Smad4 of the TGF-β signal pathway functionally counteracts with TIAF118,31. Smad4 binds TIAF1 to block its self-polymerization. If ectopic Smad4 is expressed at a higher level than TIAF1, Smad4 suppresses TIAF1 function and apoptosis is accelerated (Fig. 3b)18. By FRET analysis, a strong driver signal at the phase I is shown and then proceeds to cell death at the phase II. However, if transiently overexpressed TIAF1 is at a greater amount than Smad4, TIAF1 blocks Smad4-mediated cell death (Fig. 3c)18. In this case, the driver signal is weak (Fig. 3c)18.

By exponential regression analysis for data shown in Fig. 2a (also see Video S5), Smad4/WWOX/p53-regulated membrane blebbing requires the driver signal to jumpstart the execution phase II for membrane blebbing (Fig. 3d). If the driver signal is too strong in the beginning, the driver phase is directly merged with the execution phase such as in the Smad4/Hyal-2(-sp)/WWOX-mediated bubbling cell death (Figs. 1e, 3e; Video S4). In contrast, IoP-induced driver signal is weak (below 2000 in FRETc) and lengthy, and the execution phase does not cause cell death, but rather induces cell differentiation (Figs. 1b, 3f; Video S1)13. The aforementioned observations have also been shown in imaging cell death-regulated autofluorescence. That is, there must have a strong driver force to jumpstart the execution (Chang et al., unpublished).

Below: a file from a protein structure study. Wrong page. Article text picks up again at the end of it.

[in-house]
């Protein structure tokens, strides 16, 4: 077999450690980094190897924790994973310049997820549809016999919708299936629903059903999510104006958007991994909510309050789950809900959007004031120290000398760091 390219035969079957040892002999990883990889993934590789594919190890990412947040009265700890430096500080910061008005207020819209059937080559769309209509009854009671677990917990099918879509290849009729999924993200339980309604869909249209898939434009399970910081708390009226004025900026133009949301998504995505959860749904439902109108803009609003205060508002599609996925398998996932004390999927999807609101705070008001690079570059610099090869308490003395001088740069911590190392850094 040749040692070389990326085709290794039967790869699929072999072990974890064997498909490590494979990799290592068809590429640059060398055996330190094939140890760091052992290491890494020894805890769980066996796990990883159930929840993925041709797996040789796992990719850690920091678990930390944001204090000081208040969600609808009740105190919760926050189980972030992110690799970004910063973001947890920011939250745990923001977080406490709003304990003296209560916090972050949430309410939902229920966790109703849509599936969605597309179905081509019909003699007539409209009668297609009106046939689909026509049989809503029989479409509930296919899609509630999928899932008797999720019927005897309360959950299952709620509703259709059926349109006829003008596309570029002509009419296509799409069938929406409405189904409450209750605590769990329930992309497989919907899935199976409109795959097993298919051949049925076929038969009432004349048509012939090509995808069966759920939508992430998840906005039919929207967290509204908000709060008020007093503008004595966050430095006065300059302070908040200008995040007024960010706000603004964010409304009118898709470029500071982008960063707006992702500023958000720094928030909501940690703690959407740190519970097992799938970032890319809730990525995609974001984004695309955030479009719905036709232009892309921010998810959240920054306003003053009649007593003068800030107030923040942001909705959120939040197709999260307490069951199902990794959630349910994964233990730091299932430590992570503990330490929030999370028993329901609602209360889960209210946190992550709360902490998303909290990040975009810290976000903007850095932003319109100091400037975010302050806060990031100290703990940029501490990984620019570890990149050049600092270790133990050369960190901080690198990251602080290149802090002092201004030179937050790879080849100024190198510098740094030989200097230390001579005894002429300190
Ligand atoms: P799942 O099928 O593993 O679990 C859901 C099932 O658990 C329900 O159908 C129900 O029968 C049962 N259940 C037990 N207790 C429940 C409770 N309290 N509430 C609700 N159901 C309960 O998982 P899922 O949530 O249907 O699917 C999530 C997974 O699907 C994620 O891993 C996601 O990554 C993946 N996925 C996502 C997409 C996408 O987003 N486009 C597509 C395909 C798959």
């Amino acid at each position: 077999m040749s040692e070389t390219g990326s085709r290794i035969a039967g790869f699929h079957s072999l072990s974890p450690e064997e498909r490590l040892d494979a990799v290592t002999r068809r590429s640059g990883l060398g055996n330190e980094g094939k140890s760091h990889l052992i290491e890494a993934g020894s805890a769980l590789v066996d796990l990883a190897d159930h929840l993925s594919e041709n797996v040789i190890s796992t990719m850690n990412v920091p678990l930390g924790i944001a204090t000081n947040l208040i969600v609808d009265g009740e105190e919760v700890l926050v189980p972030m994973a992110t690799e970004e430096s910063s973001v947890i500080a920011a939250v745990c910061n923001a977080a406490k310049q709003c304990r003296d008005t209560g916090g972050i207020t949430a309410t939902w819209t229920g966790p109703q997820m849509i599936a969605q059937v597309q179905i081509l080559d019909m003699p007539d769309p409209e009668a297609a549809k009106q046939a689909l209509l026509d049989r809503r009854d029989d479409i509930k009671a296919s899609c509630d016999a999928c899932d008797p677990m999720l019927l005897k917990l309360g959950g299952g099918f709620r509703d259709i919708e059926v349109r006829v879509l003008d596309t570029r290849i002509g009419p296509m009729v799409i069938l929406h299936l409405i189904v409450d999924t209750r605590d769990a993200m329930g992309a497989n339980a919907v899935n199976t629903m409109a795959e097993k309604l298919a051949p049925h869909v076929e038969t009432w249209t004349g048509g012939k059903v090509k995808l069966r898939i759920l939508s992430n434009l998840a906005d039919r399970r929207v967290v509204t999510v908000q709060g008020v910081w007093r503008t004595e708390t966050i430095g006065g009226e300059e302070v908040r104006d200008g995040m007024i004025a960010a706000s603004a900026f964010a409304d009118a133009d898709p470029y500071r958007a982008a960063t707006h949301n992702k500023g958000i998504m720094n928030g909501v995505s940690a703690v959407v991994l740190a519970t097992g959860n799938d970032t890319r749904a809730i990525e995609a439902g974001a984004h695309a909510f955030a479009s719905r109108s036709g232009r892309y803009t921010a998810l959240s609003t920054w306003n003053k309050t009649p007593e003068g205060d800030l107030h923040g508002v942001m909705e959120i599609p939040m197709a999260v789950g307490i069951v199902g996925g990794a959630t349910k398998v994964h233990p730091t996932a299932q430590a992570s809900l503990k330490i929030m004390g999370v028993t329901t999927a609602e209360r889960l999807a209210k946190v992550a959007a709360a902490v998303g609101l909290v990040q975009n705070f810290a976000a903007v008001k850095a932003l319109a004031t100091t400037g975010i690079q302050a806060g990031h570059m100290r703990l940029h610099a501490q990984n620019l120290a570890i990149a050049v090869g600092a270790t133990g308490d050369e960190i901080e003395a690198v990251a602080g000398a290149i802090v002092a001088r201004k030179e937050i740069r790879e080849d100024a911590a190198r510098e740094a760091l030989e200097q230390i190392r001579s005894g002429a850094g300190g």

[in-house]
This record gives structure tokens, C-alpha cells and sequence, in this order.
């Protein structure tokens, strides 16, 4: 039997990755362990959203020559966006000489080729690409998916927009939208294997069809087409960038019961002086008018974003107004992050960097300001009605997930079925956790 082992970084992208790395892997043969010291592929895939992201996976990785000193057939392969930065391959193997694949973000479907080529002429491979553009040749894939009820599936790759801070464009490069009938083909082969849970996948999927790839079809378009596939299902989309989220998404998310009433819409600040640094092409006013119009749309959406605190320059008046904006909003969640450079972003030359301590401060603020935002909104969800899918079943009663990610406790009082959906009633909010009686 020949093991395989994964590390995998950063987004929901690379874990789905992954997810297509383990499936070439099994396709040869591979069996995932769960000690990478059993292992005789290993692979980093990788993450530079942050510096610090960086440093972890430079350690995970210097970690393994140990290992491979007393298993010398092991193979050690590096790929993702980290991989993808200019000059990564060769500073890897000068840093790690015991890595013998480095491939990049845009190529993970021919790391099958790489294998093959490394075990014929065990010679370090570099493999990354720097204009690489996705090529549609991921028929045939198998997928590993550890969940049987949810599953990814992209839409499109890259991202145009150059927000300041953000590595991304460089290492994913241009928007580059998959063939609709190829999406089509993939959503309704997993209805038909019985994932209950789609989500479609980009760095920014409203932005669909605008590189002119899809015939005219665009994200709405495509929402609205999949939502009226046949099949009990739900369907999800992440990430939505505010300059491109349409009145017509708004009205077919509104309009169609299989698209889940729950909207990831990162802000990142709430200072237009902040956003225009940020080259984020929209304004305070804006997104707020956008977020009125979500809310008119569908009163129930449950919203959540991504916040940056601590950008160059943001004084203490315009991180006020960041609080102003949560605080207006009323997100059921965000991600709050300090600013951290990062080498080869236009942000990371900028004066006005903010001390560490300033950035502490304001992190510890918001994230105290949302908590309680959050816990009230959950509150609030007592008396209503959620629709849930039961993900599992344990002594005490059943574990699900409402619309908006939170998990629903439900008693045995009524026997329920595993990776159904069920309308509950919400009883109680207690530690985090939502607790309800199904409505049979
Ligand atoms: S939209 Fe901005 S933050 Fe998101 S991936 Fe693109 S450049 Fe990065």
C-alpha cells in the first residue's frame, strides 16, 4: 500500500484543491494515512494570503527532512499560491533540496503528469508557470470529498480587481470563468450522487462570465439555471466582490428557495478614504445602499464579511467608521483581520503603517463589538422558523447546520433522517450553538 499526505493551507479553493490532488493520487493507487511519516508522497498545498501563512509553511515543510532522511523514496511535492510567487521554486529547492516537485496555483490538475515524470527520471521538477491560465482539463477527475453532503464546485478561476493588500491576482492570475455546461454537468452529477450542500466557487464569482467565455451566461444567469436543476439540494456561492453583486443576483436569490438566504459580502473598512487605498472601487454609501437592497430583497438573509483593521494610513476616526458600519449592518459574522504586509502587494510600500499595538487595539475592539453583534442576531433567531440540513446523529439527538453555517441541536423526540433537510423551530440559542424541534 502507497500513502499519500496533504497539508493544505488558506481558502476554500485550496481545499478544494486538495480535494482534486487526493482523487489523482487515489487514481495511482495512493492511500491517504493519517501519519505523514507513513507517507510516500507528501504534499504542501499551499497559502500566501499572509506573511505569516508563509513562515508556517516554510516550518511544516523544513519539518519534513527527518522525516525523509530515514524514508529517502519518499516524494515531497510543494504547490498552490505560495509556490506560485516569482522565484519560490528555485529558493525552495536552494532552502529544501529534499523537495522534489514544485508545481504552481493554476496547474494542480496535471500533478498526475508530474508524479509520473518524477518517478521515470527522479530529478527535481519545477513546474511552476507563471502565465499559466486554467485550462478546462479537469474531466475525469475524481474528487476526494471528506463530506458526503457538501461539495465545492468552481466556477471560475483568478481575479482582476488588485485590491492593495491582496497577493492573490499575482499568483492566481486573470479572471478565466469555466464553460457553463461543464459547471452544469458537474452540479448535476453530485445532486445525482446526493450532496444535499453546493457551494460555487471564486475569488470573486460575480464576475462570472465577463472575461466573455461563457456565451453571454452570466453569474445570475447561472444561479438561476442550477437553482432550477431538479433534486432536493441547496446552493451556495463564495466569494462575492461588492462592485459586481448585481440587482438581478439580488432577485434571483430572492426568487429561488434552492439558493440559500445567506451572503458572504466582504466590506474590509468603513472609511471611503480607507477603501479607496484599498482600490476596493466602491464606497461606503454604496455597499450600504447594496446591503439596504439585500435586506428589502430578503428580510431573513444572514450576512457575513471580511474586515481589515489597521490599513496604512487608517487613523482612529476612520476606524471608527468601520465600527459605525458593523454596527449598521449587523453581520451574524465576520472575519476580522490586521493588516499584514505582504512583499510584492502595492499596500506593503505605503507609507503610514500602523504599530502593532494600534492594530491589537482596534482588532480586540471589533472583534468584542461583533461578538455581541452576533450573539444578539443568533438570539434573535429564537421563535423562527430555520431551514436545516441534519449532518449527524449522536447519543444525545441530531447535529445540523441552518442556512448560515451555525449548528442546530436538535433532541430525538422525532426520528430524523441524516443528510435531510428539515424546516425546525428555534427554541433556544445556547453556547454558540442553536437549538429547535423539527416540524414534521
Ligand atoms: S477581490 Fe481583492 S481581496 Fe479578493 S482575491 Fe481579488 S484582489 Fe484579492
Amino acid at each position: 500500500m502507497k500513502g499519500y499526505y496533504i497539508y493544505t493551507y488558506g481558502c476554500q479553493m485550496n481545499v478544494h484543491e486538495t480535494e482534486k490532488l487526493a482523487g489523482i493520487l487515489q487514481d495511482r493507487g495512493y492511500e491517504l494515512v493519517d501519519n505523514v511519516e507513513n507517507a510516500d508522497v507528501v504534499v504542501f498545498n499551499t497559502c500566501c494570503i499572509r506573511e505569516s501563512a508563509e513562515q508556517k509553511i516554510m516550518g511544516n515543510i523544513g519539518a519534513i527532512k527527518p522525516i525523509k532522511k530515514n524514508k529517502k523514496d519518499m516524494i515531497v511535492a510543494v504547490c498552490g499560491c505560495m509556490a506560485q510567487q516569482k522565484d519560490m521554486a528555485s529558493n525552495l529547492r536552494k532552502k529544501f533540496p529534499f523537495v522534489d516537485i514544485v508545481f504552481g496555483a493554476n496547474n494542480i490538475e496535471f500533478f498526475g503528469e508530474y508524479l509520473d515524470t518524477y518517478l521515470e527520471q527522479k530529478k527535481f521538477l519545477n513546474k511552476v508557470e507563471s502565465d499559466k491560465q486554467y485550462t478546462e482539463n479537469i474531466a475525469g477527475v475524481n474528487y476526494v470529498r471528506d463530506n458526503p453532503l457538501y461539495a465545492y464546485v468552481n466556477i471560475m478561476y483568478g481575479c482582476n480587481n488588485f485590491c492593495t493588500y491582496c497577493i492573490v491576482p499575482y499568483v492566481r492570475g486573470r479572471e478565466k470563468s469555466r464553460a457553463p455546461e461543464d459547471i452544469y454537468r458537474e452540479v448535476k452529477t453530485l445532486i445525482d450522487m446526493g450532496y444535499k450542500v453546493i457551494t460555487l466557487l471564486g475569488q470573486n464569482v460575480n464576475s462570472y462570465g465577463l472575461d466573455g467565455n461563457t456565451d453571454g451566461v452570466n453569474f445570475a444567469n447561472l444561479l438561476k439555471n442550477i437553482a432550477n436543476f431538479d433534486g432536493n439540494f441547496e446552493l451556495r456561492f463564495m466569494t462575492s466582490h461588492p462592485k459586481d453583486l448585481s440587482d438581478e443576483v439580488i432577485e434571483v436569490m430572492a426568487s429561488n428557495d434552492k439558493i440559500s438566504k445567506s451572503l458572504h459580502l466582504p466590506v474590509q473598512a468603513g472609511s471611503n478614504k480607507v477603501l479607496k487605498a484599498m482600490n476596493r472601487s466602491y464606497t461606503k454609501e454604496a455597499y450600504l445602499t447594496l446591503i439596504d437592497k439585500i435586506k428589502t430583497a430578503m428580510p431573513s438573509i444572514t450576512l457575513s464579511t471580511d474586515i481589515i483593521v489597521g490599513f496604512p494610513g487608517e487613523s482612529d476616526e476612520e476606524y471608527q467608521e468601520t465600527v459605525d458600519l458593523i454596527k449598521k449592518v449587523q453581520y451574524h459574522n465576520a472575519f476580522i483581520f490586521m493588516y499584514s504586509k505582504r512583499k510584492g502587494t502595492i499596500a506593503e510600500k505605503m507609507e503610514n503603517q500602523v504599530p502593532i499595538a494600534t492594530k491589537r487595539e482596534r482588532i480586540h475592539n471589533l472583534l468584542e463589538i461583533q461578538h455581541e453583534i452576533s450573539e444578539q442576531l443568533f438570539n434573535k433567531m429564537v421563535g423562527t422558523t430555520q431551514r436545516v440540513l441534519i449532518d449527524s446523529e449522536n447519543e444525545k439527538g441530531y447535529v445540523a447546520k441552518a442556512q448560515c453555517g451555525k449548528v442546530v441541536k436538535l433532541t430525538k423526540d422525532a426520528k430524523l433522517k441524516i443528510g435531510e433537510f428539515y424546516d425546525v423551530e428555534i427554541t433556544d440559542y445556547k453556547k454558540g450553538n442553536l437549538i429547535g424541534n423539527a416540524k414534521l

In summary, we established a real time mode for determining whether an indicated membrane receptor is functional for binding a specific ligand and then recruiting the downstream adaptor proteins. Our design of tri-molecular FRET analysis provides a feasible assessment for the flow of a specific initiating signal and downstream adaptors in the signal pathway by direct visualization. Indeed, this application can facilitate analysis for the signal-induced cell differentiation, migration, cell−cell interaction, and/or apoptosis13,14,21,22,23.

In general, we have shown in the test models that there is a driver or an initiation phase that leads to the execution phase. Interestingly, there is a gap phase with low FRETc between these two phases, which lasts 1–2 h or less. The driver phase may represent the first two-protein binding such as ECFP-Smad4 and EGFP-WWOX, and the execution shows the association of a third protein to the aforementioned complex, i.e. DsRed-p53 to the ECFP-Smad4/EGFP-WWOX. If the driver phase exhibits a low (barely above the background) and prolonged FRETc, cells appear to carry out a differentiation process13. However, if the driver has a high FRETc, it drives quickly to merge with the execution phase to undergo apoptosis. The nature of the gap phase is unknown and remains to be established.